Tanzania?s Minister of Agriculture, Food and Cooperatives, Christopher Chiza and President of the Alliance for a Green Revolution in Africa (AGRA), Jane Karuku, have jointly announced that Tanzania will host an African Green Revolution Forum (AGRF) from September 26 to 28, 2012.
The three-day meeting is the next milestone in developing African-led food security solutions, agreed at the recently held G8 summit in May at Camp David, USA.
At that summit, global leaders including 21 African countries and 27 private sector companies committed $3 billion to a New Alliance for Food Security and Nutrition, launching the next phase of the global food security effort to raise 50 million people out of poverty over the next 10 years.
AGRF 2012, thus sets the stage for Africa?s leaders to drive the initiative, by promoting investments and policy support to increase agricultural productivity and income growth for African farmers, says a press release issued last week in Arusha, Tanzania.
It is expected that global leaders who will be attending the forum to be hosted at Arusha?s Ngurdoto Mountain Lodge, will tackle leadership policy, revolutionising African agricultural finance models, strengthening markets, and transforming African agriculture through innovative partnerships.
The leaders will include African Heads of State, ministers, executives of private agribusiness firms, financial institutions, farmers? groups, NGOs, civil society organisations and scientists, whose primary aim will be to discuss and develop concrete investment plans for scaling agricultural development success in Africa.
Other high profile participants expected are; Bill & Melinda Gates Foundation Co-Chair Melinda Gates; International Fund for Agricultural Development (IFAD) President, Dr. Kanayo Nwanze; Nigerian Minister of Agriculture, Dr. Akinwumi Adesina; World Food Prize Laureate, Prof. Gebisa Ejeta and Yara International President & CEO, J?rgen Ole Haslestad.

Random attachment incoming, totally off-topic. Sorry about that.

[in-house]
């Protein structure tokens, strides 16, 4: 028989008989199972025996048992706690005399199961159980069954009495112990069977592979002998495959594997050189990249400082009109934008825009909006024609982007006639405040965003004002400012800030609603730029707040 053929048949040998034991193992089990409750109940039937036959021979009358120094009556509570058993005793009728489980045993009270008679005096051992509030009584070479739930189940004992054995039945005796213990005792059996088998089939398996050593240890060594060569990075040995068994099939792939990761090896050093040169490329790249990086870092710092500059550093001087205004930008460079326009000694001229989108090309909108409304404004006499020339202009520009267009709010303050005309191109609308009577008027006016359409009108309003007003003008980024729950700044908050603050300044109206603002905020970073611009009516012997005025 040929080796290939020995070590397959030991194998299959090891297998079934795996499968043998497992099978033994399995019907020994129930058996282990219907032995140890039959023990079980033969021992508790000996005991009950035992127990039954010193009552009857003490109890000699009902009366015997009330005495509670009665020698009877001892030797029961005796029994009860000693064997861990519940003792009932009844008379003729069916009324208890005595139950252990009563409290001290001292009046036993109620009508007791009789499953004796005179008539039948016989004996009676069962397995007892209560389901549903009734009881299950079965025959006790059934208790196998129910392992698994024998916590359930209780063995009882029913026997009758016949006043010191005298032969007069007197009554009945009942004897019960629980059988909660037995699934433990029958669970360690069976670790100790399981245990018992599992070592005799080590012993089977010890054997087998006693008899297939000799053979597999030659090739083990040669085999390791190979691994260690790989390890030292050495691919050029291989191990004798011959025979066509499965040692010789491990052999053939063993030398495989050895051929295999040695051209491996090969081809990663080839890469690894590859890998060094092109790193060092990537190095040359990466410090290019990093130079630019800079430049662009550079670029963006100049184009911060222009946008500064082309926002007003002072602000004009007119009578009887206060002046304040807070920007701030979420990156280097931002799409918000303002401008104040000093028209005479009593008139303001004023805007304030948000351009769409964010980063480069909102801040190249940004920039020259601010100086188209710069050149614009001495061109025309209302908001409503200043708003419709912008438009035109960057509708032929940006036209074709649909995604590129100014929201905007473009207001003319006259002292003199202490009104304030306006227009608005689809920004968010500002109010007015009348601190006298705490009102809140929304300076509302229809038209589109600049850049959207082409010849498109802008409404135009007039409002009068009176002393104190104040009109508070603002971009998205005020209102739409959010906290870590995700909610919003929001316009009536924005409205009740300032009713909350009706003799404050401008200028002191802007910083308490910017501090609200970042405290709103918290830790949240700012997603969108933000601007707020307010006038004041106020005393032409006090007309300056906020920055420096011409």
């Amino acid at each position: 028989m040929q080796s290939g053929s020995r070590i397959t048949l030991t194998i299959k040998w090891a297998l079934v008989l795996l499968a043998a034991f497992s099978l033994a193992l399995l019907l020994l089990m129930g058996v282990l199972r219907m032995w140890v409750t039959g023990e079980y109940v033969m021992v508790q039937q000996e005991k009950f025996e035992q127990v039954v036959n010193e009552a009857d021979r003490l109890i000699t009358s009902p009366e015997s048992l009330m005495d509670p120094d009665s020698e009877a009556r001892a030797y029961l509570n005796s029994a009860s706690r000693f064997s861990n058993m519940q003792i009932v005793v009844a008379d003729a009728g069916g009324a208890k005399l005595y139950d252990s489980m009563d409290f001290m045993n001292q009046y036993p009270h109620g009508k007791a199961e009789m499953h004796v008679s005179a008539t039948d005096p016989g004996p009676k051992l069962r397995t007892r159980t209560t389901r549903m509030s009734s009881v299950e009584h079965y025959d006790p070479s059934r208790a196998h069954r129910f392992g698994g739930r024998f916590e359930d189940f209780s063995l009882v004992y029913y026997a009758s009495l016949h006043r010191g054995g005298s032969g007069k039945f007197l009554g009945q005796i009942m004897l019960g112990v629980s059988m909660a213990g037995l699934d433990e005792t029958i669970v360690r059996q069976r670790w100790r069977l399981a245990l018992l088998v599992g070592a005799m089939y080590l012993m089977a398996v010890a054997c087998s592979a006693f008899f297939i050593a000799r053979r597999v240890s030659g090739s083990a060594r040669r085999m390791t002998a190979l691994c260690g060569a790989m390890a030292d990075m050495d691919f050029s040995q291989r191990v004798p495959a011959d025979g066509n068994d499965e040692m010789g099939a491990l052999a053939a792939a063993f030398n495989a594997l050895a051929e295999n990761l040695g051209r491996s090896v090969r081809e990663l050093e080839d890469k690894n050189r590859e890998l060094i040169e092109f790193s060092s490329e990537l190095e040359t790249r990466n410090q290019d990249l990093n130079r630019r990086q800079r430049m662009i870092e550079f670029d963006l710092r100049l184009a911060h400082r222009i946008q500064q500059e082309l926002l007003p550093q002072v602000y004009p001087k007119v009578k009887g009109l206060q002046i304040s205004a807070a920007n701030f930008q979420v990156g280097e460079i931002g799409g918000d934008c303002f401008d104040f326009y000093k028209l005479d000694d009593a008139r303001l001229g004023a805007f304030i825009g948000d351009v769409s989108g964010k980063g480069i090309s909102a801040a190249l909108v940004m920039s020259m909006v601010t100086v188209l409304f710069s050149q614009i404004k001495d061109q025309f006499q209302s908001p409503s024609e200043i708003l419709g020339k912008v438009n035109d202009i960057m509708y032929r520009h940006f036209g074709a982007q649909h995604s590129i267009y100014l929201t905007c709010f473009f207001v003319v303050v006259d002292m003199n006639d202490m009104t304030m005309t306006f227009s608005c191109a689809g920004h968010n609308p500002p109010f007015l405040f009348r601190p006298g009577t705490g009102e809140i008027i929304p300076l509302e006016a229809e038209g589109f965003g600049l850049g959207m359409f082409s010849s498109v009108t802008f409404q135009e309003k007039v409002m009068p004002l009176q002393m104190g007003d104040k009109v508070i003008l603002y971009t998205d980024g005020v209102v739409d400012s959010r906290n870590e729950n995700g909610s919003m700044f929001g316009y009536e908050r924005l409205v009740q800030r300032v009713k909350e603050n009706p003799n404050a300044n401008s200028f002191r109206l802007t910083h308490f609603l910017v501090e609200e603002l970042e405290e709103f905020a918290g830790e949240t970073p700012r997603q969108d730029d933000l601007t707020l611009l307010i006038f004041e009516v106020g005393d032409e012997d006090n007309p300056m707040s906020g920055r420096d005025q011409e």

Commenting, Honorable Christopher Chiza said; ?Tanzania has long known farming is at the centre of our economy ? we are pleased to welcome leaders from across the continent and around the world to find new ways to scale the success we?ve seen in our own agricultural breadbasket.?
?The goal of the government is to transform Tanzania into a middle-income country by 2025, fuelled, in a significant part, by growth in its agricultural sector,? Chiza stated further.
Yara International President, Chief Executive Officer, and co-chair of the forum, Mr. J?rgen Ole Haslestad also said; ?Public- and private-sector leaders are joining forces in unprecedented ways to ensure a more food secure future,? stating further, ?We have seen great success when players come together and invest strategically ? we hope to build on new momentum and work together to transform agriculture in Africa.?
Touching on the significance of the forum, AGRA President, Jane Karuku, said; ?Smallholder farmers are at the centre of all we do ? our approach is clear and proven ? if we provide African farmers the tools they need to grow more and improve their incomes, they will help lead us all into a more prosperous future.?
The African Green Revolution Forum will also continue to look for ways to unite the power of the public- and private-sectors in the global food security efforts, following recent discussions at the World Economic Forum on Africa (WEF Africa), the G8 and David Cameron?s Hunger Summit.
Organisers say the forum will remain focused on unlocking Africa?s agricultural potential, by empowering smallholder farmers across the continent.
They believe by collaborating with farmer?s organisations, civil society and other partners, the discussion will explore new ways to provide resources, overcome challenges and improve yields for the millions of farmers who are working less than two hectares of land across the continent.
Meanwhile, the host nation, Tanzania?s recent agricultural growth represents a case study of what is possible, with recent developments in the Kilombero District of Morogoro, where the yields for maize have recently increased for some smallholder farmers from 1.5 to 4.5 tons per hectare and the yields for rice increased from 2.5 to 6.5 tons per hectare being classic examples.
By Edmund Smith-Asante